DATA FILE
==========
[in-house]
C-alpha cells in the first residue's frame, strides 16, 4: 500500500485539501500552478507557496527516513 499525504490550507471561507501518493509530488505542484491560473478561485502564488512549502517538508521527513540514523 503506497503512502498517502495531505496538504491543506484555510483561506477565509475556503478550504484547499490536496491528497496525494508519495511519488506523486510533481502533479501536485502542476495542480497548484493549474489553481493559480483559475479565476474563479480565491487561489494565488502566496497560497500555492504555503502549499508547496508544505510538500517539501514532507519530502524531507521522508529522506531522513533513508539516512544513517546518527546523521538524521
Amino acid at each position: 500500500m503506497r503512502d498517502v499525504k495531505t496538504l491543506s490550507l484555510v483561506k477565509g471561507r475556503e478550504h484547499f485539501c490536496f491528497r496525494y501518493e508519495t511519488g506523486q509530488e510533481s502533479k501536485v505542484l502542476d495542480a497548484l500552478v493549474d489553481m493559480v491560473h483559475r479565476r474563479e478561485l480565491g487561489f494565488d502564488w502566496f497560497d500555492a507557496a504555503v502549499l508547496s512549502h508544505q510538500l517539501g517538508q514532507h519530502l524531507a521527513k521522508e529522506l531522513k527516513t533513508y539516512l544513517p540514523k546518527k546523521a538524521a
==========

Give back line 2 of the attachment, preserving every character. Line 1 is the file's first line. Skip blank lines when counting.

C-alpha cells in the first residue's frame, strides 16, 4: 500500500485539501500552478507557496527516513 499525504490550507471561507501518493509530488505542484491560473478561485502564488512549502517538508521527513540514523 503506497503512502498517502495531505496538504491543506484555510483561506477565509475556503478550504484547499490536496491528497496525494508519495511519488506523486510533481502533479501536485502542476495542480497548484493549474489553481493559480483559475479565476474563479480565491487561489494565488502566496497560497500555492504555503502549499508547496508544505510538500517539501514532507519530502524531507521522508529522506531522513533513508539516512544513517546518527546523521538524521